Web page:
According to Nagarajan, one key reason was that, in order to earn a return on its deposits, SVB had to invest in longer-dated bonds as, in an ultra-low interest rate environment, short-term bonds yielded next to nothing. But the moment SVB invested in longer-term bonds it was increasing the interest rate risk it was taking. I don’t know what, if anything, it did to hedge that risk. And when rates rose dramatically (albeit from a ridiculously low basis), the bank’s AFS portfolio took a hit, but the unrealized losses on the HTM part of its portfolio began to pile up, too.

When confidence began to ebb in SVB, it had to sell HTM securities to meet departing depositors’ demands for cash. The unrealized losses thus became realized, losses that ate away at SVB’s capital base and undermined confidence still further.

It gets worse.

The Rational Walk:

When management is forced to liquidate securities classified as HTM, the unrealized losses become realized. In addition, the status of the remaining HTM portfolio is called into question. Rather than being held to maturity, those securities suddenly must be regarded as available for sale. As soon as this happens, they must be marked to market on the balance sheet and the bank’s stockholders’ equity plummets.

And that’s a recipe for a rout.

Back in December, I wrote about the HTM/AFS issue, and noted this from the Financial Times:

To keep capital ratios stable, many banks have shifted assets away from AFS toward HTM. More than half of the $690bn in unrealised losses are from the HTM basket.

For now, US banks remains awash in liquidity and are suffering no obvious financial stress. But rising deposit outflows and the increase in unrealised losses could become problematic if they need to sell investments to meet unexpected liquidity needs.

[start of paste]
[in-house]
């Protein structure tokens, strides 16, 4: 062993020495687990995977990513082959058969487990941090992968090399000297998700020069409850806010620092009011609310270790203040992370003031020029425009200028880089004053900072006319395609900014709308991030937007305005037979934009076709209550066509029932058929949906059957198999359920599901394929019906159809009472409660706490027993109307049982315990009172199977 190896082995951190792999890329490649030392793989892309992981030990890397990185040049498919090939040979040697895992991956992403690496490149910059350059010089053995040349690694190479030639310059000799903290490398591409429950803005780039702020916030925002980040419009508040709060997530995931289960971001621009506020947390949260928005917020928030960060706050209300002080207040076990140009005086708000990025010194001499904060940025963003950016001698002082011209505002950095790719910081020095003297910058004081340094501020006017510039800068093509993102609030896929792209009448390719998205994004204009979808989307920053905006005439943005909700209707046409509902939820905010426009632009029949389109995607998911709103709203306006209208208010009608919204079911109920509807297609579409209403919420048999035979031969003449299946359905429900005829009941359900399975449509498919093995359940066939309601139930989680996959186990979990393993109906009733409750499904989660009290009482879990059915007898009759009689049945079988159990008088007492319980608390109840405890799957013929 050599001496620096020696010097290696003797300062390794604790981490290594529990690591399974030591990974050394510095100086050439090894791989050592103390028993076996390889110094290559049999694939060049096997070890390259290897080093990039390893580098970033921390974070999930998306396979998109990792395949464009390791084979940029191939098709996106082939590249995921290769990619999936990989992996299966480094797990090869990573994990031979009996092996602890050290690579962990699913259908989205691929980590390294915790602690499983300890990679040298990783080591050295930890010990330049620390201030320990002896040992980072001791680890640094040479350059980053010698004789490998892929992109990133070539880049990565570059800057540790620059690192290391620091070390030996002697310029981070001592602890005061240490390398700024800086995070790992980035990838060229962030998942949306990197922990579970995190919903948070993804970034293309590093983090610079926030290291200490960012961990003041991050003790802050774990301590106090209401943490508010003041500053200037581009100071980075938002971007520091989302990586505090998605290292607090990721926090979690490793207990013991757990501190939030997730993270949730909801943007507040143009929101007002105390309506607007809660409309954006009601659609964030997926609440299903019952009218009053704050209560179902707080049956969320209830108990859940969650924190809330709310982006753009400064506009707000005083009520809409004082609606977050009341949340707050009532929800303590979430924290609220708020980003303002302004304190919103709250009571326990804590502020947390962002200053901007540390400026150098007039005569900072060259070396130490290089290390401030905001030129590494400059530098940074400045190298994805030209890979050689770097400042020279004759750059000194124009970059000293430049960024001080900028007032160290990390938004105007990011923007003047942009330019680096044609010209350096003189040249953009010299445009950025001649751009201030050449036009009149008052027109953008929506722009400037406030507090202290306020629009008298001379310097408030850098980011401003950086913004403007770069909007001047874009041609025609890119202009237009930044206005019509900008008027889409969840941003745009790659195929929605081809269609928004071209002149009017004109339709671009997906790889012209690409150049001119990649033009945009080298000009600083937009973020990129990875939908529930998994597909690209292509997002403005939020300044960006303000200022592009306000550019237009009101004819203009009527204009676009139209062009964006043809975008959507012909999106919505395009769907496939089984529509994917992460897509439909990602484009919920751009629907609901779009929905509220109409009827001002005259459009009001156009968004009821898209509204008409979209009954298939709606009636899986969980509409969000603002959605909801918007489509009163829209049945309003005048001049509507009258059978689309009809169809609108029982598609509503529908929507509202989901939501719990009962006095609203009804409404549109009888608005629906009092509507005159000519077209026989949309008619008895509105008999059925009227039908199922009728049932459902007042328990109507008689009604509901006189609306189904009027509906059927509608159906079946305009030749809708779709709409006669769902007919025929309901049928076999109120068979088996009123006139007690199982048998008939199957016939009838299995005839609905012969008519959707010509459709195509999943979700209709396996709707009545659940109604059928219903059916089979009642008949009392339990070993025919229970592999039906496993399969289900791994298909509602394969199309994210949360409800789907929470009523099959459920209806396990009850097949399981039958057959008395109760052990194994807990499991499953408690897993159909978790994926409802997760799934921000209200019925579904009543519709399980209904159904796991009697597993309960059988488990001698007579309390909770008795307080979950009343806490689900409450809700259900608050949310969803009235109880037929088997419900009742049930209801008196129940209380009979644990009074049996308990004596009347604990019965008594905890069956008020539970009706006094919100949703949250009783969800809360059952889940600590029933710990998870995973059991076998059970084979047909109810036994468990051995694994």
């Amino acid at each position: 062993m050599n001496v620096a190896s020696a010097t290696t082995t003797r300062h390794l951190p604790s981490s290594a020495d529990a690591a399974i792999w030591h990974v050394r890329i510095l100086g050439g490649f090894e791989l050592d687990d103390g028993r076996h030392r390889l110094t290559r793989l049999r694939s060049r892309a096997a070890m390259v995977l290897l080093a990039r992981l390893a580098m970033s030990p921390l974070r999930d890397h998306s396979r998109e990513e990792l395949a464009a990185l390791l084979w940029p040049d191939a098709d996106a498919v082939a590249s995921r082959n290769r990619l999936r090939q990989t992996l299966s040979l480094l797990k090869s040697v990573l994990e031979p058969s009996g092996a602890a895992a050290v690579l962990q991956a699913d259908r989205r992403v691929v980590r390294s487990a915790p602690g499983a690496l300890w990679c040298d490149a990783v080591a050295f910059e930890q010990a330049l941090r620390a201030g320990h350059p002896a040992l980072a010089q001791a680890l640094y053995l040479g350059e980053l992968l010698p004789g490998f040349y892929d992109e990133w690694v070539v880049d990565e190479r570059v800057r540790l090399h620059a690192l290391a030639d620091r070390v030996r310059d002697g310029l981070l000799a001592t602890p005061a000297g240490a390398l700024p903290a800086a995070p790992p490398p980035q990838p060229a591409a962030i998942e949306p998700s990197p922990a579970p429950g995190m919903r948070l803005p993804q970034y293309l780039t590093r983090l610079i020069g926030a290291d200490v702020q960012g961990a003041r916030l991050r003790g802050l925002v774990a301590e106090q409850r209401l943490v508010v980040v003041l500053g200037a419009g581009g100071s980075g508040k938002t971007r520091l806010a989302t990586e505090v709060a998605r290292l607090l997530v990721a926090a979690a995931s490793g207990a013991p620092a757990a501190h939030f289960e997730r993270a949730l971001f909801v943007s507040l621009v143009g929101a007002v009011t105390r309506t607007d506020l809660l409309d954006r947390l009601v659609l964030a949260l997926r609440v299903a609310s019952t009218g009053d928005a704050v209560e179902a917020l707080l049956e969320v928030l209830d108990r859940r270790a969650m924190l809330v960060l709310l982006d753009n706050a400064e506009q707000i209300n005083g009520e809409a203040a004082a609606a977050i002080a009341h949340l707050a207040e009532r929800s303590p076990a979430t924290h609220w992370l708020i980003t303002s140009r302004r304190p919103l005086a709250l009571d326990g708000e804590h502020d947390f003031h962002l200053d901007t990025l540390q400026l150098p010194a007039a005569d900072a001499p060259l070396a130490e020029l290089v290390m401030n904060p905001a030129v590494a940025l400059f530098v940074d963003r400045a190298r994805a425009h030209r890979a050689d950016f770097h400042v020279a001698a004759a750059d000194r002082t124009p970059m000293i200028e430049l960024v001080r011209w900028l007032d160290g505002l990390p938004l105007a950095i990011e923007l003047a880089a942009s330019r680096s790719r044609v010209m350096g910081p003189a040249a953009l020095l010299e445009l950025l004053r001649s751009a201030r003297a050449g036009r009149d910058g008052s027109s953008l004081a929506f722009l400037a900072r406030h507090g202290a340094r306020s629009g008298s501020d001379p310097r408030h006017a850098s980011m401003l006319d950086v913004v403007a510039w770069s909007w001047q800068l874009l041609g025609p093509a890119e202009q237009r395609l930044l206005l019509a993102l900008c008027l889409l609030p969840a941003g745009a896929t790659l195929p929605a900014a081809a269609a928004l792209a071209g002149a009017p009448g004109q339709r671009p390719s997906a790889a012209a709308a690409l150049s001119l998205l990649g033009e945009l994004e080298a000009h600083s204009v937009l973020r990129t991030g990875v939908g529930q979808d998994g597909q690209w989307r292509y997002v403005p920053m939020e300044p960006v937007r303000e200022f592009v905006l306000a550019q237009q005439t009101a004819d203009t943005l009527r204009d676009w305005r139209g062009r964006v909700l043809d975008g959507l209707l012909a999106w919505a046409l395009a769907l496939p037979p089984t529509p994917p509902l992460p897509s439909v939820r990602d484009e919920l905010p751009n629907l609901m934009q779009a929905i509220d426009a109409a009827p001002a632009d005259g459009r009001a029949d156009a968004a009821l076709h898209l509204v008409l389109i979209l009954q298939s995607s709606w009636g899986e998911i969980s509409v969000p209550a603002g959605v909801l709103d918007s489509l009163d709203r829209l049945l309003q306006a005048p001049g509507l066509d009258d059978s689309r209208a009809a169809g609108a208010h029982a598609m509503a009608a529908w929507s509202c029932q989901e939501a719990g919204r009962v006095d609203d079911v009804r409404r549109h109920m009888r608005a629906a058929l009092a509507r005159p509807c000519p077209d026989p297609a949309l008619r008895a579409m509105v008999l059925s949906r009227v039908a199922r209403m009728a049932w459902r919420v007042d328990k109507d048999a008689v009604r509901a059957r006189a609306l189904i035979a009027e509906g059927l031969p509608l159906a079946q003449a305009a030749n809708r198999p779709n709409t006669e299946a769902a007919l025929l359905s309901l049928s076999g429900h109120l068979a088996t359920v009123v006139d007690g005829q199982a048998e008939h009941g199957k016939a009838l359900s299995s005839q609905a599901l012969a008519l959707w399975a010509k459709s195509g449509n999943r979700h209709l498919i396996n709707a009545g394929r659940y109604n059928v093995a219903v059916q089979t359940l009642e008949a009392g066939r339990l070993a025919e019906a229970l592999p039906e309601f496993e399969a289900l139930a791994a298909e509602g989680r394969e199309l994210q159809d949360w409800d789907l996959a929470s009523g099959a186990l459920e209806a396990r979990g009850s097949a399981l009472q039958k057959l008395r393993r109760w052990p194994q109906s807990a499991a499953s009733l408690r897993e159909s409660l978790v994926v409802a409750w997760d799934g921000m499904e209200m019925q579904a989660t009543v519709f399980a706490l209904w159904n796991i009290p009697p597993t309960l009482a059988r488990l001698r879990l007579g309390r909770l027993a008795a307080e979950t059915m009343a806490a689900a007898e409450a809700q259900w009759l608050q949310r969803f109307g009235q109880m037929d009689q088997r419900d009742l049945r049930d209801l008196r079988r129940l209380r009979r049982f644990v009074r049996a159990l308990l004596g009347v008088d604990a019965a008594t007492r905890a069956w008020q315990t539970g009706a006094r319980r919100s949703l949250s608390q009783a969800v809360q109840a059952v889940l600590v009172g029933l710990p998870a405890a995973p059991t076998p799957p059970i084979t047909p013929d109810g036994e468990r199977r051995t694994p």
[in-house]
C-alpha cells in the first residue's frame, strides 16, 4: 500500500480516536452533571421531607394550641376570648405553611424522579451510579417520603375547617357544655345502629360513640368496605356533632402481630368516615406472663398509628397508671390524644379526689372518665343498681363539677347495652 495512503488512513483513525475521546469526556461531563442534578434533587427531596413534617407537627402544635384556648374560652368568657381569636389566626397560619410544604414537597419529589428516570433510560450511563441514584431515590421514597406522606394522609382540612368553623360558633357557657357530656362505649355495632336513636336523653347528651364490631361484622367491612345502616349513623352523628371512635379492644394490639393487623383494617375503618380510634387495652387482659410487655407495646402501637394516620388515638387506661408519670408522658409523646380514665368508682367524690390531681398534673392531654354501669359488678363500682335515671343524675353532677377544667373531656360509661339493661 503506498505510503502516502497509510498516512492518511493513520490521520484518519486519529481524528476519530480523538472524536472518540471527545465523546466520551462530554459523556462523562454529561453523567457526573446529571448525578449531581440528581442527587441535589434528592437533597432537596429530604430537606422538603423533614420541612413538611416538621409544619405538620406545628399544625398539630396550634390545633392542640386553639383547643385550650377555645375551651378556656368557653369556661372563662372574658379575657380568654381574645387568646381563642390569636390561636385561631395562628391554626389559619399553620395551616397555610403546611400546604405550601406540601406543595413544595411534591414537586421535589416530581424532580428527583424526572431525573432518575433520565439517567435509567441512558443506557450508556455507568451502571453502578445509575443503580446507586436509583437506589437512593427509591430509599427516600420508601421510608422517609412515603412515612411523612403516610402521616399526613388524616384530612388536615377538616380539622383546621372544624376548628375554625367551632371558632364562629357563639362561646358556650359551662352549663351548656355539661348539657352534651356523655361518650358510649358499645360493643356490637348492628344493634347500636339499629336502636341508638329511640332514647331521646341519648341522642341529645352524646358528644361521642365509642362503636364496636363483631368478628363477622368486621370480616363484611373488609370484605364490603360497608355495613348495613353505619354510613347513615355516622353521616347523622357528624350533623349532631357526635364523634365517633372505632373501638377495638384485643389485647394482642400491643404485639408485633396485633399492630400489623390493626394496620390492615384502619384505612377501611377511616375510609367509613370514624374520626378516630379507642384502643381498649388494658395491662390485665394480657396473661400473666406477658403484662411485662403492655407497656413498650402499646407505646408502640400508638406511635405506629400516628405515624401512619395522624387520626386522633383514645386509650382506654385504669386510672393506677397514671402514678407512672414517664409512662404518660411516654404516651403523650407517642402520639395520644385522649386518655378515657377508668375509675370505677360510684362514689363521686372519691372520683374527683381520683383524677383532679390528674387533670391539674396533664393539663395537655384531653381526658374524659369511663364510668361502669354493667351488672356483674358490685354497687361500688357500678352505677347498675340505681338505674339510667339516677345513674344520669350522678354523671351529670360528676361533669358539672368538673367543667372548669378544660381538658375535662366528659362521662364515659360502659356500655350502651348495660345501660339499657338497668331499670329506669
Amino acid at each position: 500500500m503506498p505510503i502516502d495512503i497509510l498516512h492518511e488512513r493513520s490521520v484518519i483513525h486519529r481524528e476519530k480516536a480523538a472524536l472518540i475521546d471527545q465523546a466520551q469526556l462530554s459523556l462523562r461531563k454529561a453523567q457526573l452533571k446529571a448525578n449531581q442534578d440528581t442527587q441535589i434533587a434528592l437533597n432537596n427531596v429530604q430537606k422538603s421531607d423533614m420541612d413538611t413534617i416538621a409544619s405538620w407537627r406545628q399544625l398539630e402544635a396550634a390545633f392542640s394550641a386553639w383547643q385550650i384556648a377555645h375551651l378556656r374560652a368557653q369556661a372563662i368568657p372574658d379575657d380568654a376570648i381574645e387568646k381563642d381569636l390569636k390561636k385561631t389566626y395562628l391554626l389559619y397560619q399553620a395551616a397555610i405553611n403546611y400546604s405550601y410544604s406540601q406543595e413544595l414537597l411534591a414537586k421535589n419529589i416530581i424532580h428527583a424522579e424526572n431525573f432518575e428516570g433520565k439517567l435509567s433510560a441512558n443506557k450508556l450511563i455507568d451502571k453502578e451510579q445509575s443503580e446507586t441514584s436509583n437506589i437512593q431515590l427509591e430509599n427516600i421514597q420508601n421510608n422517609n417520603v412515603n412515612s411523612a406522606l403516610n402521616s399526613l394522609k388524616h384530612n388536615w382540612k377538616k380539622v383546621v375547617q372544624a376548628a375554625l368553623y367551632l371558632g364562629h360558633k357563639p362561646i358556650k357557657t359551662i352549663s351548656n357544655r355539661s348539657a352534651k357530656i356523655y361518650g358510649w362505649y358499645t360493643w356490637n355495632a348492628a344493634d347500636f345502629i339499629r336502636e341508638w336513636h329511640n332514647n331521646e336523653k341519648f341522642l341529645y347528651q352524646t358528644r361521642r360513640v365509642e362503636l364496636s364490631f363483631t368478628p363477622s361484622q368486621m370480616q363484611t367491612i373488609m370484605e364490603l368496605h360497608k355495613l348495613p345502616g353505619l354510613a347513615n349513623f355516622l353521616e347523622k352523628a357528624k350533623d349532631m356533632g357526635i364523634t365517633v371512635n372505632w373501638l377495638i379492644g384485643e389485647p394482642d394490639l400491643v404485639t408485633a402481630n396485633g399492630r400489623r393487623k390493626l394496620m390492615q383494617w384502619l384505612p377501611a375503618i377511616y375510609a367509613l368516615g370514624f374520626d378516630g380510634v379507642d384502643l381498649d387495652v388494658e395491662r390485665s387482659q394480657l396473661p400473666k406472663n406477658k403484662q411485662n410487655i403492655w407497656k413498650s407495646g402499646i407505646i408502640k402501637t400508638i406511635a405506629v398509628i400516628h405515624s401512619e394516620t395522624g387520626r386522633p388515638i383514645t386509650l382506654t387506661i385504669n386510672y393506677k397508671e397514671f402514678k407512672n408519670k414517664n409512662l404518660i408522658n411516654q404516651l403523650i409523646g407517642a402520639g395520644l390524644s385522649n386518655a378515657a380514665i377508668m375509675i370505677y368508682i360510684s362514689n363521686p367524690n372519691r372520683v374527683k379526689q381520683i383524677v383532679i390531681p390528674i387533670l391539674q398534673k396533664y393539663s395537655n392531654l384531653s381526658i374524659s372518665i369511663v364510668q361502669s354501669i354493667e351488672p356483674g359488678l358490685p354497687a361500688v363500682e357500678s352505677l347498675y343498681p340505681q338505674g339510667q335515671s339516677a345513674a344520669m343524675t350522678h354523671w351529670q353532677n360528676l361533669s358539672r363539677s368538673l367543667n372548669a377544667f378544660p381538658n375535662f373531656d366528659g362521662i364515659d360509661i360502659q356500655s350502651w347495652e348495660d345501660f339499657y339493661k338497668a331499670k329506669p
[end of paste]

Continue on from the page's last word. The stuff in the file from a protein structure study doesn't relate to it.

My conclusion:

The appearance of “problematic” and “banks” in the same sentence rarely bodes well for what is to come.

Like me, and many others, Nagarajan sees a lot of the blame lying with ultra-low interest rates, and quotes this from Thomas Hoenig, a former president of the Kansas City Fed. They date from a few years ago:

“An entire economic system. Around a zero rate. Not only in the U.S. but globally. It’s massive. Now, think of the adjustment process to a new equilibrium at a higher rate. Do you think it’s costless? Do you think that no one will suffer? Do you think there won’t be winners and losers? No way. You have taken your economy and your economic system, and you’ve moved it to an artificially low zero rate. You’ve had people making investments on that basis, people not making investments on that basis, people speculating in new activities, people speculating on derivatives around that, and now you’re going to adjust it back? Well, good luck. It isn’t going to be costless.”

They are words that deserve to be written in fire.

What next?

My view continues to be that we are not looking at 2008 part deux. That doesn’t mean that the economic unwinding ahead will be easy. I highlighted one or two areas of concern back in November, here.

Bank runs are, as I observed in my comment earlier today, a mix of the rational and the irrational. That makes them intrinsically hard to predict, and, given the nature of fractional reserve banking (our system, in other words), potentially very dangerous.

The Rational Walk:

SVB is the latest example of the pain [arising out of the retreat from ultra-low interest rates] manifesting itself in the real world. The simple analysis of SVB’s financial position shown in this article can be repeated with any bank. The presence of unrealized losses on HTM portfolios is not unique to SVB.

The fear in the financial markets this weekend stems from the fact that investors are scrutinizing other financial institutions for similar vulnerabilities. Fractional reserve banking is a system that requires confidence. Other banks in a position similar to SVB could face bank runs next week which is why market participants fear contagion.

The failure of SVB itself is not a systemic risk to the economy, but systemic risks could arise if the bank run on SVB becomes a stampede next week.

To stress, that doesn’t mean that there will be a “stampede,” far from it, but it’s an excellent summary of some of the darker fears now running through the financial markets.